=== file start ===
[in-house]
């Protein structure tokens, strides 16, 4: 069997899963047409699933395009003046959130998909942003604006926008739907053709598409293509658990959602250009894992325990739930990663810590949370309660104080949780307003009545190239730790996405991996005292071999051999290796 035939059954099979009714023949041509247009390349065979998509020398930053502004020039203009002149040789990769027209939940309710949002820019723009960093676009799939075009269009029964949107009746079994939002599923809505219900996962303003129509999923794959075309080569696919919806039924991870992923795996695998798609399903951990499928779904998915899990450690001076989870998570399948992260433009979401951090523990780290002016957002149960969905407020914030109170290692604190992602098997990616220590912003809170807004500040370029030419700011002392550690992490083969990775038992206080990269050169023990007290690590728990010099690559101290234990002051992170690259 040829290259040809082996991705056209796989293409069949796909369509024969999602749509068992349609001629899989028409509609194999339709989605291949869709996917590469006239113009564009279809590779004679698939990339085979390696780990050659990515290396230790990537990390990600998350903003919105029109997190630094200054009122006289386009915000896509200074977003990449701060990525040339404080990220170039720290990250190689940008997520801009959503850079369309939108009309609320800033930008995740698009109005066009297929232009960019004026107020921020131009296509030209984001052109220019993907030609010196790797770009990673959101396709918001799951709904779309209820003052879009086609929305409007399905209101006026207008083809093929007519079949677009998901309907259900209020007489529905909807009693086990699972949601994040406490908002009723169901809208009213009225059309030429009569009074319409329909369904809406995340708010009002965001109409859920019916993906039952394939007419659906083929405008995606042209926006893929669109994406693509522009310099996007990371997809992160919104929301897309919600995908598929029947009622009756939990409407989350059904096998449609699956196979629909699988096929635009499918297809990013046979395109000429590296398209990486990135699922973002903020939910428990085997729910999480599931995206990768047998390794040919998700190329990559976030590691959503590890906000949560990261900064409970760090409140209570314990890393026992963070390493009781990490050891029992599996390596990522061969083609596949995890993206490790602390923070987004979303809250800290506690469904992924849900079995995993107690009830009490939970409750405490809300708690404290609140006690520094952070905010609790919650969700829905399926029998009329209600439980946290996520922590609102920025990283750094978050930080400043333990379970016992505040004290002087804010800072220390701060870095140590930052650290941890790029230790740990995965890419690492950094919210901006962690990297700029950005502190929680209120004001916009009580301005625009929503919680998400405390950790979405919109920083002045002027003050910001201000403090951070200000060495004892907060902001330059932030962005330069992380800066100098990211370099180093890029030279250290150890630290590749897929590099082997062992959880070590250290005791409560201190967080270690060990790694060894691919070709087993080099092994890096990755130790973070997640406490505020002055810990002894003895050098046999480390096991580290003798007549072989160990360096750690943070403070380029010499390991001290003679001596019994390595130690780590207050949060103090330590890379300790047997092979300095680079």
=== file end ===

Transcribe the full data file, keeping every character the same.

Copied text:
[in-house]
């Protein structure tokens, strides 16, 4: 069997899963047409699933395009003046959130998909942003604006926008739907053709598409293509658990959602250009894992325990739930990663810590949370309660104080949780307003009545190239730790996405991996005292071999051999290796 035939059954099979009714023949041509247009390349065979998509020398930053502004020039203009002149040789990769027209939940309710949002820019723009960093676009799939075009269009029964949107009746079994939002599923809505219900996962303003129509999923794959075309080569696919919806039924991870992923795996695998798609399903951990499928779904998915899990450690001076989870998570399948992260433009979401951090523990780290002016957002149960969905407020914030109170290692604190992602098997990616220590912003809170807004500040370029030419700011002392550690992490083969990775038992206080990269050169023990007290690590728990010099690559101290234990002051992170690259 040829290259040809082996991705056209796989293409069949796909369509024969999602749509068992349609001629899989028409509609194999339709989605291949869709996917590469006239113009564009279809590779004679698939990339085979390696780990050659990515290396230790990537990390990600998350903003919105029109997190630094200054009122006289386009915000896509200074977003990449701060990525040339404080990220170039720290990250190689940008997520801009959503850079369309939108009309609320800033930008995740698009109005066009297929232009960019004026107020921020131009296509030209984001052109220019993907030609010196790797770009990673959101396709918001799951709904779309209820003052879009086609929305409007399905209101006026207008083809093929007519079949677009998901309907259900209020007489529905909807009693086990699972949601994040406490908002009723169901809208009213009225059309030429009569009074319409329909369904809406995340708010009002965001109409859920019916993906039952394939007419659906083929405008995606042209926006893929669109994406693509522009310099996007990371997809992160919104929301897309919600995908598929029947009622009756939990409407989350059904096998449609699956196979629909699988096929635009499918297809990013046979395109000429590296398209990486990135699922973002903020939910428990085997729910999480599931995206990768047998390794040919998700190329990559976030590691959503590890906000949560990261900064409970760090409140209570314990890393026992963070390493009781990490050891029992599996390596990522061969083609596949995890993206490790602390923070987004979303809250800290506690469904992924849900079995995993107690009830009490939970409750405490809300708690404290609140006690520094952070905010609790919650969700829905399926029998009329209600439980946290996520922590609102920025990283750094978050930080400043333990379970016992505040004290002087804010800072220390701060870095140590930052650290941890790029230790740990995965890419690492950094919210901006962690990297700029950005502190929680209120004001916009009580301005625009929503919680998400405390950790979405919109920083002045002027003050910001201000403090951070200000060495004892907060902001330059932030962005330069992380800066100098990211370099180093890029030279250290150890630290590749897929590099082997062992959880070590250290005791409560201190967080270690060990790694060894691919070709087993080099092994890096990755130790973070997640406490505020002055810990002894003895050098046999480390096991580290003798007549072989160990360096750690943070403070380029010499390991001290003679001596019994390595130690780590207050949060103090330590890379300790047997092979300095680079």